Selangor Journal
Although many prefer to work from home in a post-pandemic environment, the survey by GKK Consultants also indicated doing so presents its fair share of challenges. — Picture by Unsplash.

SME employees prefer hybrid working model post-pandemic but challenges remain, survey reveals

KUALA LUMPUR, Dec 1 — A survey of employees across departments in small and medium enterprises (SME) shows that a large majority prefer a hybrid working model combining work from home and being physically present in offices post-pandemic.

Some 80 per cent of the persons polled preferred a work from home (WFH) choice of three out of five working days per week, said GKK Consultants’ head of marketing Santosh Thayaparan.

They found WFH more flexible and cost-efficient, in terms of travelling time and food expenses, he said in a statement today.

They were able to focus on finishing core tasks at hand, while the remaining days in the office could cover communication and collaboration efforts.

However, 20 per cent cited difficulties in focus and staying awake during working hours due to the level of comfort at home.

“In a nutshell, they were able to enjoy the best of both worlds,” which means that the hybrid working model was definitely the right choice, post Covid-19 pandemic, he said based on the latest data polled amongst SMEs and in different departments comprising GKK Consultants’ clients and related companies.

Nevertheless, he said team collaboration and physical communication were hindered due to the nature of virtual platforms such as Zoom and WhatsApp.

A few of them in the survey also expressed the blurred lines between work and life balance. A majority said working from the office allowed them to detach themselves from all things work-related when the time comes to knock off from the office.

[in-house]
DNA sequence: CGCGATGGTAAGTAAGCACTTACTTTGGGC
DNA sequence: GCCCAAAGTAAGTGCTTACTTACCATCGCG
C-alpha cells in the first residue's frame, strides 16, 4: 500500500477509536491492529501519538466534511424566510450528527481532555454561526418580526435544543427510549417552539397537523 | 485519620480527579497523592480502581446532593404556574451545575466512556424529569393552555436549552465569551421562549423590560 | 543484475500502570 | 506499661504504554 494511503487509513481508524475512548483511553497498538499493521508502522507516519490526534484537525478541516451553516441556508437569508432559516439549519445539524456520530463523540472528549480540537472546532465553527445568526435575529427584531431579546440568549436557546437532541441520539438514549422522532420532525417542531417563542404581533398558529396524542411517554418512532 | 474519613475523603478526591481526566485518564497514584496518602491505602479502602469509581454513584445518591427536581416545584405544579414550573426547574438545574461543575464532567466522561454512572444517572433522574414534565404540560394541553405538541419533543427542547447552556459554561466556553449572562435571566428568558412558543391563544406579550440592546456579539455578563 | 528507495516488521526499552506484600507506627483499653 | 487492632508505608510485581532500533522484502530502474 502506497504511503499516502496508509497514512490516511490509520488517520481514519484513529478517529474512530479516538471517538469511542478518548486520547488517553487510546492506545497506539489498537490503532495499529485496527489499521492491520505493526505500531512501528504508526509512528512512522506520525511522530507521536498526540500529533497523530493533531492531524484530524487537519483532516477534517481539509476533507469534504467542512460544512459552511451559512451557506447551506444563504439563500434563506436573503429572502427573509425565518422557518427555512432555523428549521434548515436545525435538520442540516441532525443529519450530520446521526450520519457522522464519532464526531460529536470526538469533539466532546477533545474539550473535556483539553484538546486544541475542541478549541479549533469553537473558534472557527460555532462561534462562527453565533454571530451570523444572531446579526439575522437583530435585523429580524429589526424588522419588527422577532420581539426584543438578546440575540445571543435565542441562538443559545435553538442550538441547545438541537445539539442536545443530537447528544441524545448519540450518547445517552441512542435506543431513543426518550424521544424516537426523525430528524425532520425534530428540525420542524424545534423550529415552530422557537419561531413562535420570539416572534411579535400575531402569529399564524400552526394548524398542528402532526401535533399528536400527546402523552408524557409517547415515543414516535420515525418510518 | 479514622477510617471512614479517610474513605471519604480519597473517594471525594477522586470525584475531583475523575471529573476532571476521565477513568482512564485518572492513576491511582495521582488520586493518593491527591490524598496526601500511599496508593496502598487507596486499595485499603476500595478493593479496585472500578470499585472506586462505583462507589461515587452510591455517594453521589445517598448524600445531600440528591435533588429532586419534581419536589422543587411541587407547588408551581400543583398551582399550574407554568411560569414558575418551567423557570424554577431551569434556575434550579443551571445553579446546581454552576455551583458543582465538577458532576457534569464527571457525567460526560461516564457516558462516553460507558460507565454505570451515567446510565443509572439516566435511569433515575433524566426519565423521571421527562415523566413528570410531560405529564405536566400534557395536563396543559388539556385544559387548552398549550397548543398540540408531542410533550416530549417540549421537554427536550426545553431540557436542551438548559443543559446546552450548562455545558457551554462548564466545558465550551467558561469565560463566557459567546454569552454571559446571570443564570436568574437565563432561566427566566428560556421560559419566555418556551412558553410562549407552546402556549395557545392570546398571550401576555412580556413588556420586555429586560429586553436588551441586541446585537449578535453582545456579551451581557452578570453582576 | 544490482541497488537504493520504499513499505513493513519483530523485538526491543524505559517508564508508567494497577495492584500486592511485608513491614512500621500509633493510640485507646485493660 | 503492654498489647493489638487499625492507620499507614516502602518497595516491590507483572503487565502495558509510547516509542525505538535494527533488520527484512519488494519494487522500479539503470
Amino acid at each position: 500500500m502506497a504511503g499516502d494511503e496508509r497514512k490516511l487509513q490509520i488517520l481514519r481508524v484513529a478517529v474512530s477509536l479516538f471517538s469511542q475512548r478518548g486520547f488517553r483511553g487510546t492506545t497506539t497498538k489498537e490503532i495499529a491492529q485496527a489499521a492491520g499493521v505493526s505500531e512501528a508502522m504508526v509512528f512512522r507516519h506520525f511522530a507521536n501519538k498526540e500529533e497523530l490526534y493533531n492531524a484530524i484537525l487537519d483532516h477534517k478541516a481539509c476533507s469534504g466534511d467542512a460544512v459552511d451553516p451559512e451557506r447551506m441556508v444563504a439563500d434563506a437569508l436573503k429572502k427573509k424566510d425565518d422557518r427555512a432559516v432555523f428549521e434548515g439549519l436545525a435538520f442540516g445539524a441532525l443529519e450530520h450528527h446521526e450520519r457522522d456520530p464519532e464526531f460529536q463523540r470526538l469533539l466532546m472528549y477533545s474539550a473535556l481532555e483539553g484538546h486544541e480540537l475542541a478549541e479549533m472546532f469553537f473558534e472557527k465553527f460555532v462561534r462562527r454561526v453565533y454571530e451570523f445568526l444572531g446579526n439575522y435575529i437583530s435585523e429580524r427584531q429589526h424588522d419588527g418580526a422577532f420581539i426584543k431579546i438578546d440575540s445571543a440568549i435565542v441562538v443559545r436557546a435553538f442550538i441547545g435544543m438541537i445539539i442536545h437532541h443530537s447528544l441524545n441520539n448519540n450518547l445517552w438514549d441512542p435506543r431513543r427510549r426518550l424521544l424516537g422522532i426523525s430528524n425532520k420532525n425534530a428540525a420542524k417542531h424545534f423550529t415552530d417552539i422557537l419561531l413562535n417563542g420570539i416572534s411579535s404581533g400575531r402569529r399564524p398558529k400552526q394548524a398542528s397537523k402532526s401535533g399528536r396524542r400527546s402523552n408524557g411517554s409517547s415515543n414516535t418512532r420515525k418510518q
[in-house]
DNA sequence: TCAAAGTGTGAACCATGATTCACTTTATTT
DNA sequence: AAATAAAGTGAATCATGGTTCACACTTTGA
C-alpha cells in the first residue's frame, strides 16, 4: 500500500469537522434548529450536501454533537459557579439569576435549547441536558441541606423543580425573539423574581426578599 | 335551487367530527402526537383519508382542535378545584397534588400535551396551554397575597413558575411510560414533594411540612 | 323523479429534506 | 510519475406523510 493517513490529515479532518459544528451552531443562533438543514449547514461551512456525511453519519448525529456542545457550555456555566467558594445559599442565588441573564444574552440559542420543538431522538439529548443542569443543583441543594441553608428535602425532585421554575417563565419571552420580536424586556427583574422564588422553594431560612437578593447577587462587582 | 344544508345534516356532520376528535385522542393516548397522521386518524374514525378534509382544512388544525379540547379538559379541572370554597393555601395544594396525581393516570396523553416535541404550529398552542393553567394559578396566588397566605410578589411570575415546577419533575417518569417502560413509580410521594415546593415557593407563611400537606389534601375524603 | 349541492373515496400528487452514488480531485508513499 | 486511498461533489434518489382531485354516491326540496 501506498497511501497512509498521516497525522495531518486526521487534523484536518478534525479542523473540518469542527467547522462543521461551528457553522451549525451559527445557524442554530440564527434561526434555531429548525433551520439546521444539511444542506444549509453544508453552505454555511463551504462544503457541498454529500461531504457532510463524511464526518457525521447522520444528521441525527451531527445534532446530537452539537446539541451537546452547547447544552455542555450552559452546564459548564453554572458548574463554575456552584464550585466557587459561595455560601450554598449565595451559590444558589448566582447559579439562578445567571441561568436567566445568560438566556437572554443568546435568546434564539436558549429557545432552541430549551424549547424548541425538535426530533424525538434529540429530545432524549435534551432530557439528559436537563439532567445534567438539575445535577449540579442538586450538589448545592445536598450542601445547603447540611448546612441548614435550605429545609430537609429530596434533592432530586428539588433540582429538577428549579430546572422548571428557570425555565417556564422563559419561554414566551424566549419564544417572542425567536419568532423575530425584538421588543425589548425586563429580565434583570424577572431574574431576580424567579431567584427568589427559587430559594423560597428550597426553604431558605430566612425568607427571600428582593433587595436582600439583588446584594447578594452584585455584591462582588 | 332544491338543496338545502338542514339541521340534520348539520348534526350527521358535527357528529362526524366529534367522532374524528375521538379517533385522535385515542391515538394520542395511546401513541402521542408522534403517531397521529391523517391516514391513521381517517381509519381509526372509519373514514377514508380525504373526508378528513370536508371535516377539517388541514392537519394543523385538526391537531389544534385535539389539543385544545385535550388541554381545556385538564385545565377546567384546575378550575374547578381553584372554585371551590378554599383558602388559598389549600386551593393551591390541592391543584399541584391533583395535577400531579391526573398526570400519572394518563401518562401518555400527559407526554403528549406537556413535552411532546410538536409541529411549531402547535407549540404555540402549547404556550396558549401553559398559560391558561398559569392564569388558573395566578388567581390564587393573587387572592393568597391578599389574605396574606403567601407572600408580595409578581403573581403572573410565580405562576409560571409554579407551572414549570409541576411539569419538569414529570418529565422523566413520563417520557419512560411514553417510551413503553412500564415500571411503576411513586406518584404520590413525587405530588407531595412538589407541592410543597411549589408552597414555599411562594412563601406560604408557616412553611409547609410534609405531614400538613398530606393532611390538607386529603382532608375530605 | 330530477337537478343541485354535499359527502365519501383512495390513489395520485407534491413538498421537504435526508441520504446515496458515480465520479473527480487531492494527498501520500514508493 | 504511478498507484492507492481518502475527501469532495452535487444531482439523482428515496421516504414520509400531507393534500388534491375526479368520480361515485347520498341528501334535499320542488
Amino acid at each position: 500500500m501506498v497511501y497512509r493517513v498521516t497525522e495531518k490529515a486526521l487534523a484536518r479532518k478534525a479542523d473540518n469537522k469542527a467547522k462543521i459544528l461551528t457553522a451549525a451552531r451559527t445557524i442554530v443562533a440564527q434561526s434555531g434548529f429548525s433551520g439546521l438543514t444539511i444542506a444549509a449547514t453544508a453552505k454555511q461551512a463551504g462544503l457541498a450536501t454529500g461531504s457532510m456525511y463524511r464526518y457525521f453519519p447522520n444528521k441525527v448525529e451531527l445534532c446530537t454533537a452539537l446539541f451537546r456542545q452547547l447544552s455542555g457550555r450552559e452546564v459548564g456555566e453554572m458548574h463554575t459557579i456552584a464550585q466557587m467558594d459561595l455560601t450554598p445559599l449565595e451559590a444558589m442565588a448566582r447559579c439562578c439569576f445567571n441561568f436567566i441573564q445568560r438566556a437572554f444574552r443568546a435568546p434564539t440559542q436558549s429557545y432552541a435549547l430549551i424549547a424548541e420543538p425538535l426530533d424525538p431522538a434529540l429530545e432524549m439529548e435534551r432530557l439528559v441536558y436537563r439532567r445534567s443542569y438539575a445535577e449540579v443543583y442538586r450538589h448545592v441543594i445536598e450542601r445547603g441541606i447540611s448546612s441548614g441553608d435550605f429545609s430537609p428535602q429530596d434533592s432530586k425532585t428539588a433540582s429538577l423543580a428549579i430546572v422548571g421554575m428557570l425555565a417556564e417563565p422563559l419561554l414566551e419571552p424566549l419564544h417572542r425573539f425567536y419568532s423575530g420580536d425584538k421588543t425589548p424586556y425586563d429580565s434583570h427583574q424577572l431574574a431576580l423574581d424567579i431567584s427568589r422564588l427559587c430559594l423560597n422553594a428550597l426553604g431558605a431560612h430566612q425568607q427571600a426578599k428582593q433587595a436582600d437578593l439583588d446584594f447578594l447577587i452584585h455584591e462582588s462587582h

Conversely, the bad side was that while at home, meetings tend to go beyond schedule and that it was rather difficult to remind the senior management to stop, he said.

Gajendra Balasingham, GKK Consultants’ chief executive officer, said many of his clients and friends in senior positions were in a quandary, whether to bring all staff back to the office or to stagger the teams and observe a shift-rotation basis.

With almost the whole country returning to near normalcy, he said the question senior management grapple with was whether to return to the pre-Covid 19 office week work routine or to opt for the new normal of a hybrid working week.

Indeed, it is a decision not many HR consultants would want to make in haste as the Covid-19 pandemic was still within the community, and will never be rid of, said Gajendra.

Their concern is justified given global fears on the spread of new variants of concern including the Delta virus and reports of a new Omicron virus that has taken root in several African countries.

He said employees have gotten used to the numerous WFH benefits, even though it was a forced decision during the initial lockdown period.

The Malaysian working environment was caught divided on this crucial decision as the choice might affect employee commitment, interaction, productivity, timeliness, team effort and even finances.

Isolating everyone at their own corners could work out for some time but there could be a negative effect on the physical, emotional-cum-social margins over the long run.

“Although almost everyone has been double-dosed vaccinated, the risk of contracting the virus is still evident especially with new variants cropping up,” he said.

Certain multinational organisations such as Apple, JP Morgan Chase & Co, Goldman Sachs and Barclays have stressed that remote work could not be sustained.

It was also unhealthy for work culture, spontaneous critical thinking and especially for those who love and thrive in the fast-paced work environment.

Meanwhile, organisations such as Twitter, Atlassian, Dropbox and Spotify are among others that have embraced remote work, citing increased productivity as they alter their focus toward outcome-oriented measures instead of working hours.

Santosh said whether productivity would boom or crash depends on many other factors, like organisational structure and management model.”

— Bernama

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